cat·er·pil·lar / ˈkatə(r)ˌpilər/ • n. 1. the larva of a butterfly or moth, having a segmented wormlike body with three pairs of true legs and several pairs of leglike appendages. ∎  (in general use) any similar larva of various insects, esp. sawflies. 2. (also caterpillar track or tread) trademark an articulated steel band passing around the wheels of a vehicle for travel on rough ground. ∎  a vehicle with such tracks. ORIGIN: late Middle English: perhaps from a variant of Old French chatepelose, literally ‘hairy cat,’ influenced by obsolete piller ‘ravager.’ The association with “cat”is found in other languages, e.g., Swiss German Teufelskatz (literally ‘devil's cat’), Lombard gatta (literally ‘cat’). Compare with French chaton, English catkin, resembling hairy caterpillars.

Cite this article
Pick a style below, and copy the text for your bibliography.

  • MLA
  • Chicago
  • APA

"caterpillar." The Oxford Pocket Dictionary of Current English. . Encyclopedia.com. 23 Feb. 2018 <http://www.encyclopedia.com>.

"caterpillar." The Oxford Pocket Dictionary of Current English. . Encyclopedia.com. (February 23, 2018). http://www.encyclopedia.com/humanities/dictionaries-thesauruses-pictures-and-press-releases/caterpillar-0

"caterpillar." The Oxford Pocket Dictionary of Current English. . Retrieved February 23, 2018 from Encyclopedia.com: http://www.encyclopedia.com/humanities/dictionaries-thesauruses-pictures-and-press-releases/caterpillar-0

Learn more about citation styles

Citation styles

Encyclopedia.com gives you the ability to cite reference entries and articles according to common styles from the Modern Language Association (MLA), The Chicago Manual of Style, and the American Psychological Association (APA).

Within the “Cite this article” tool, pick a style to see how all available information looks when formatted according to that style. Then, copy and paste the text into your bibliography or works cited list.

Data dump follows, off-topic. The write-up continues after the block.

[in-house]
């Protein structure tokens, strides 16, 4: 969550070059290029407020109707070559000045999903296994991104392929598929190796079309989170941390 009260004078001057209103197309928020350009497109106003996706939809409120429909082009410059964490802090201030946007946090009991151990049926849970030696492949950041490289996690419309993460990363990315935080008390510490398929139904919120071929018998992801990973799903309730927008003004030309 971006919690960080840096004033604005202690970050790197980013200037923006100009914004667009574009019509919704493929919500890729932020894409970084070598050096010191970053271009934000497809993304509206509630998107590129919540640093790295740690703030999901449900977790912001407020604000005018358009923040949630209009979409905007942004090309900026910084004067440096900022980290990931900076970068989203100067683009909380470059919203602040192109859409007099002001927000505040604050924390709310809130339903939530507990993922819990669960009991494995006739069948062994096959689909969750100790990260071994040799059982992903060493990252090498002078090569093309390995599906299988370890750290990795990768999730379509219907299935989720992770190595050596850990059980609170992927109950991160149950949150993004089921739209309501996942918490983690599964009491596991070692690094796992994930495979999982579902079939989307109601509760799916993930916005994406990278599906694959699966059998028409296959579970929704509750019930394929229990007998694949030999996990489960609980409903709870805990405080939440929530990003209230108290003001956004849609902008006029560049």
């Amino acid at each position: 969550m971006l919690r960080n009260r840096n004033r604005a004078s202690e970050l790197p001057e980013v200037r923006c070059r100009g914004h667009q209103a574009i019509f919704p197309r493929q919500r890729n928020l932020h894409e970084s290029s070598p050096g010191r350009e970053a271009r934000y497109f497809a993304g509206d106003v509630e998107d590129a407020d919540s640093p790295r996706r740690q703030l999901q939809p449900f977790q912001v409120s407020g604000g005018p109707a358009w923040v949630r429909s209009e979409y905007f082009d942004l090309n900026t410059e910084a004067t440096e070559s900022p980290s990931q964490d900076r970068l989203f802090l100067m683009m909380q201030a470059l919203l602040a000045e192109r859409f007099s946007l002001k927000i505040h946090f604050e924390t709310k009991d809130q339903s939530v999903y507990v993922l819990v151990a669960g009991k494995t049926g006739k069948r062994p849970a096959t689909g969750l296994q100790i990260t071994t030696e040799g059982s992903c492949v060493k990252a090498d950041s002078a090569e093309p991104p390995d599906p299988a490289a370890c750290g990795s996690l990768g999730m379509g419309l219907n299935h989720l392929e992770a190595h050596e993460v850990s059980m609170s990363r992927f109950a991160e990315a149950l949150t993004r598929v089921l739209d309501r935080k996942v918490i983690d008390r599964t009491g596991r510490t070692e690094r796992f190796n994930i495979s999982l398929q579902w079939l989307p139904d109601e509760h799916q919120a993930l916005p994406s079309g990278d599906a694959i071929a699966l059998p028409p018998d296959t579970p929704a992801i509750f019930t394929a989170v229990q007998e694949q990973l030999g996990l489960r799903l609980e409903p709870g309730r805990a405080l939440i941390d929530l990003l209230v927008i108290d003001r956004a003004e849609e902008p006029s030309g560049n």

Because each style has its own formatting nuances that evolve over time and not all information is available for every reference entry or article, Encyclopedia.com cannot guarantee each citation it generates. Therefore, it’s best to use Encyclopedia.com citations as a starting point before checking the style against your school or publication’s requirements and the most-recent information available at these sites:

Modern Language Association

http://www.mla.org/style

The Chicago Manual of Style

http://www.chicagomanualofstyle.org/tools_citationguide.html

American Psychological Association

http://apastyle.apa.org/

Notes:
  • Most online reference entries and articles do not have page numbers. Therefore, that information is unavailable for most Encyclopedia.com content. However, the date of retrieval is often important. Refer to each style’s convention regarding the best way to format page numbers and retrieval dates.
  • In addition to the MLA, Chicago, and APA styles, your school, university, publication, or institution may have its own requirements for citations. Therefore, be sure to refer to those guidelines when editing your bibliography or works cited list.

caterpillar

caterpillar XV. The earliest recorded form, catyrpel, is prob. — AN. var. of OF. chatepelose ‘hairy cat’; assoc. in XVI with †piller ravager, plunderer (see PILLAGE), prob. brought about the extended form in -piller, -pillar.

Cite this article
Pick a style below, and copy the text for your bibliography.

  • MLA
  • Chicago
  • APA

"caterpillar." The Concise Oxford Dictionary of English Etymology. . Encyclopedia.com. 23 Feb. 2018 <http://www.encyclopedia.com>.

"caterpillar." The Concise Oxford Dictionary of English Etymology. . Encyclopedia.com. (February 23, 2018). http://www.encyclopedia.com/humanities/dictionaries-thesauruses-pictures-and-press-releases/caterpillar-1

"caterpillar." The Concise Oxford Dictionary of English Etymology. . Retrieved February 23, 2018 from Encyclopedia.com: http://www.encyclopedia.com/humanities/dictionaries-thesauruses-pictures-and-press-releases/caterpillar-1

Learn more about citation styles

Citation styles

Encyclopedia.com gives you the ability to cite reference entries and articles according to common styles from the Modern Language Association (MLA), The Chicago Manual of Style, and the American Psychological Association (APA).

Within the “Cite this article” tool, pick a style to see how all available information looks when formatted according to that style. Then, copy and paste the text into your bibliography or works cited list.